Unfortunately, this “solution” has never solved the problem in the long term. As soon as road networks are expanded to accommodate a growing volume of traffic, the volume increases even further in response to the new uncongested reality. In a short time we’re right back to where we started — in a traffic jam.

Traffic planners around the world have learned this lesson and now are unanimous that the only long-term solution to traffic congestion is to deal with the root cause of the problem. Everyone gets it. Let me correct that — everyone except our premier gets it.

The real solution to the Massey Tunnel congestion would address the root cause of the problem — too many single occupancy vehicles going through the tunnel. The upside is there are so many creative, very inexpensive solutions available — ones that would eliminate the need for this multi-billion-dollar boondoggle.

If we’re going to toll things, how about a toll on the existing tunnel? After all, when it was first constructed there was a toll to pay for it. The new toll could be 24/7, or it could be in effect during rush hour only. It could be revenue-neutral in the sense that none of the money generated would go back to general revenue in Victoria, but could be used instead to subsidize or eliminate bus fares for folks taking public transit south of the Fraser River.

How about taking that one step further and having a toll on the tunnel that would gradually be ratcheted until we achieve success? Success would mean no more congestion due to the fact that a high enough ratio of vehicles now had at least one passenger. The more passengers you have, the less your toll would be. Car-sharing alone could easily eliminate congestion.

How about bus rapid transit? Transit experts around the world now recognize that we can get the same impact from bus rapid transit that we can from light rail. BRT or bus rapid transit is essentially LRT on rubber — a dedicated right-of-way for buses with no red lights and, ideally, prepaid boarding.

If the premier is absolutely adamant about proceeding with this ill-conceived project could she not, at the very least, include a dedicated lane on the new bridge that would be reserved for bus rapid transit?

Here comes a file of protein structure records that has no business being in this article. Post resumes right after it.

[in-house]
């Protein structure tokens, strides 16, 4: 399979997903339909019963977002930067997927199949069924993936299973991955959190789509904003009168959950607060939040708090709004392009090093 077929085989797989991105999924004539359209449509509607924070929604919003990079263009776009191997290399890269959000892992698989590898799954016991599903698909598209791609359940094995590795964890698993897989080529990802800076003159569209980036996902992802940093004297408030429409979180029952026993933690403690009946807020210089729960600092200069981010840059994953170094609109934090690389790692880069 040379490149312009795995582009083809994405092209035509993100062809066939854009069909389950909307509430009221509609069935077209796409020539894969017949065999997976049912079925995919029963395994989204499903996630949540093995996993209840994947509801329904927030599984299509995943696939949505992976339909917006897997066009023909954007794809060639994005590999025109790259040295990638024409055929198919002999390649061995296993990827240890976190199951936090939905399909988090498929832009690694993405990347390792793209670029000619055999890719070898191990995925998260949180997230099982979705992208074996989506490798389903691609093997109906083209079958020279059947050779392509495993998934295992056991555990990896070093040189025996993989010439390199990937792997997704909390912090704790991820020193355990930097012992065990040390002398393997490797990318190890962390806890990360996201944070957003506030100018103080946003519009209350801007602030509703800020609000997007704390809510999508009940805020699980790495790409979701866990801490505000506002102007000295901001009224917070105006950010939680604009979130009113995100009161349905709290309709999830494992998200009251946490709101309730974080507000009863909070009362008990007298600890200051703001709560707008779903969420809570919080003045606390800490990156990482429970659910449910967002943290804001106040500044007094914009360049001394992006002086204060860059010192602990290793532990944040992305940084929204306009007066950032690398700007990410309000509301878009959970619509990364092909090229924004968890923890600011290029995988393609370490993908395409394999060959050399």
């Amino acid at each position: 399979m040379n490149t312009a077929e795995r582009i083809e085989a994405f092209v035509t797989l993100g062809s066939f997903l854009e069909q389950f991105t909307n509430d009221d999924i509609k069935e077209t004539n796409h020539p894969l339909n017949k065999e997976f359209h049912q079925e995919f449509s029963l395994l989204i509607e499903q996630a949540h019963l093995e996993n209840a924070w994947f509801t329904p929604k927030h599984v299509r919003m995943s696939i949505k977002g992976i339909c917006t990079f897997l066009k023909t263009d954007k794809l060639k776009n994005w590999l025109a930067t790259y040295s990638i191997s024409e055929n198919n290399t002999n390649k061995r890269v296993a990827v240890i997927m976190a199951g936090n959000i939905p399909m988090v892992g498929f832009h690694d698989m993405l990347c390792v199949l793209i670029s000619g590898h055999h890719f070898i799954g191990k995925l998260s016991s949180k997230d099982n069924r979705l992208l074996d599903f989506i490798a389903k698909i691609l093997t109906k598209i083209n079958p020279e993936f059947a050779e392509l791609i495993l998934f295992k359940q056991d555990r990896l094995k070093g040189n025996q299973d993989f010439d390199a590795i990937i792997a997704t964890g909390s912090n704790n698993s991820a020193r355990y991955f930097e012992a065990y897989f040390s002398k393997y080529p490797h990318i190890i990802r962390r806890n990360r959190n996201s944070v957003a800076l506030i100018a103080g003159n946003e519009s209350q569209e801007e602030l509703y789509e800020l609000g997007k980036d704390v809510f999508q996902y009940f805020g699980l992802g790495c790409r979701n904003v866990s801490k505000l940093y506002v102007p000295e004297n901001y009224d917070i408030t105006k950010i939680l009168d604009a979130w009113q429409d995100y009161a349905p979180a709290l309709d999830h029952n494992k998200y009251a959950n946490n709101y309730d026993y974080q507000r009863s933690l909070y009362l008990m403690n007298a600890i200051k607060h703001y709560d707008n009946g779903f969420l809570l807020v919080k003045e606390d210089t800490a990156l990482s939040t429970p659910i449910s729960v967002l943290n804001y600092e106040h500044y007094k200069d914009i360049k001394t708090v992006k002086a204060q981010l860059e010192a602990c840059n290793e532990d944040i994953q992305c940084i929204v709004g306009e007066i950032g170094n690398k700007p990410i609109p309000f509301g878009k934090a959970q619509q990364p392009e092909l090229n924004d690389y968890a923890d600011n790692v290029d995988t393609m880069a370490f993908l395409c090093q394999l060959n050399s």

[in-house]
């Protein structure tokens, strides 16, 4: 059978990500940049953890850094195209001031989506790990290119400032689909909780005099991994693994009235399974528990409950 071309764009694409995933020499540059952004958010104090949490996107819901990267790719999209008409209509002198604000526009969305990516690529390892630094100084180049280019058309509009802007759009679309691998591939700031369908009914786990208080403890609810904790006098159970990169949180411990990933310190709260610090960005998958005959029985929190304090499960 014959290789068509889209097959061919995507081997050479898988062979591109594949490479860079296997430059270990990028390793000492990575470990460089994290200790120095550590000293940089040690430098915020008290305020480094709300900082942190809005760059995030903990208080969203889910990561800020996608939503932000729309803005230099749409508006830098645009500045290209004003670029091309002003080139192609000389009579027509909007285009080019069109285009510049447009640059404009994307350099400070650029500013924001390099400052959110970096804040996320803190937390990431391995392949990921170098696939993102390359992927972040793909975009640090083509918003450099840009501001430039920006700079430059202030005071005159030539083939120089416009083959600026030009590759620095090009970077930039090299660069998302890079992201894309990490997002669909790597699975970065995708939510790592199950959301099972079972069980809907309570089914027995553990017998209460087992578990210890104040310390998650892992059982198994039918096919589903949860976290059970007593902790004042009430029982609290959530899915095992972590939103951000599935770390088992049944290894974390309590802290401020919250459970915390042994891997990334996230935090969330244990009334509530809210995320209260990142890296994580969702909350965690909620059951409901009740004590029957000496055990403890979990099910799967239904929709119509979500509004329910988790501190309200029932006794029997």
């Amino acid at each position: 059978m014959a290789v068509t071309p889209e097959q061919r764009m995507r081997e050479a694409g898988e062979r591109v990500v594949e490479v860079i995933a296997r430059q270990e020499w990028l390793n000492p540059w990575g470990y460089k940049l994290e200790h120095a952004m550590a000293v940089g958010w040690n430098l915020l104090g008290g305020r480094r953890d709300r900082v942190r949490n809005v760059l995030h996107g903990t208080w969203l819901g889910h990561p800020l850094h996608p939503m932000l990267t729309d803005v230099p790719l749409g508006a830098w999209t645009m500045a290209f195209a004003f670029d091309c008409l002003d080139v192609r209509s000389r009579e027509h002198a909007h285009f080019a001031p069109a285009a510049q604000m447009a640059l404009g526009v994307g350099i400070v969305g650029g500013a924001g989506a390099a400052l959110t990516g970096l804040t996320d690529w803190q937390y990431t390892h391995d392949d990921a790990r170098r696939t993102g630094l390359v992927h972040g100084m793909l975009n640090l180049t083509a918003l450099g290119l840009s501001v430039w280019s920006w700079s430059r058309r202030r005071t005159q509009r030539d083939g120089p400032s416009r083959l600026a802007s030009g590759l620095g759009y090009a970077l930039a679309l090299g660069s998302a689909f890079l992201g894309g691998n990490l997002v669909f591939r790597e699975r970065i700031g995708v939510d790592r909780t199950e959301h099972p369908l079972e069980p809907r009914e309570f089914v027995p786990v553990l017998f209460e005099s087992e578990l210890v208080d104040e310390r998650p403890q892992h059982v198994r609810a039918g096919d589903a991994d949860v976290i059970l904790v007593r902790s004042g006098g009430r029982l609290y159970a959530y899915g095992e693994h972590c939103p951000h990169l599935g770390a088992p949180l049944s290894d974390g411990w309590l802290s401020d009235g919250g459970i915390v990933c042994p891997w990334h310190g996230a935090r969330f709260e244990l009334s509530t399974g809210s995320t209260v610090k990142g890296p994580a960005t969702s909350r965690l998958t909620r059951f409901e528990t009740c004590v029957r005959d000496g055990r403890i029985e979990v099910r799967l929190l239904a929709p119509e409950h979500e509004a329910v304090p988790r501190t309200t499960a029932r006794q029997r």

It is so sad that when we wanted to modestly increase TransLink’s revenue, all of which was to be used to very significantly improve public transit region-wide, we had to have a referendum. However, if the premier wants to spend billions of dollars on a boondoggle all that is required is her signature — by fiat.

Posted in Vancouver | 1 Comment

Climate change — it’s everywhere

Today I think I finally connected the dots.

Up till now, I hadn’t fully grasped just how many day-to-day reorderings are directly related to global warming. Not just the extreme weather events that become headlines but, perhaps even more importantly, so many smaller, local changes are directly related to the climate crisis.

Scientists now report that British Columbia’s native cold-water mussels are at risk as the oceans’ acidity and temperatures continue to increase due to climate change. The connective fibres that enable these creatures to stick to rocks are being weakened by these changing conditions. If oceans acidify and temperatures continue to worsen, as predicted, our native cold-water mussels will disappear.

Burns Bog, once again, has burned. Human activities along with our ever-hotter, drier conditions (April and May were much drier than normal this year) are lowering water levels in the bog. The irony here is that when Burns Bog burns, like it did earlier this month and back in 2005, a huge amount of carbon is released into the atmosphere — much more than with a regular forest fire because peatland bogs are the planet’s biggest carbon sinks.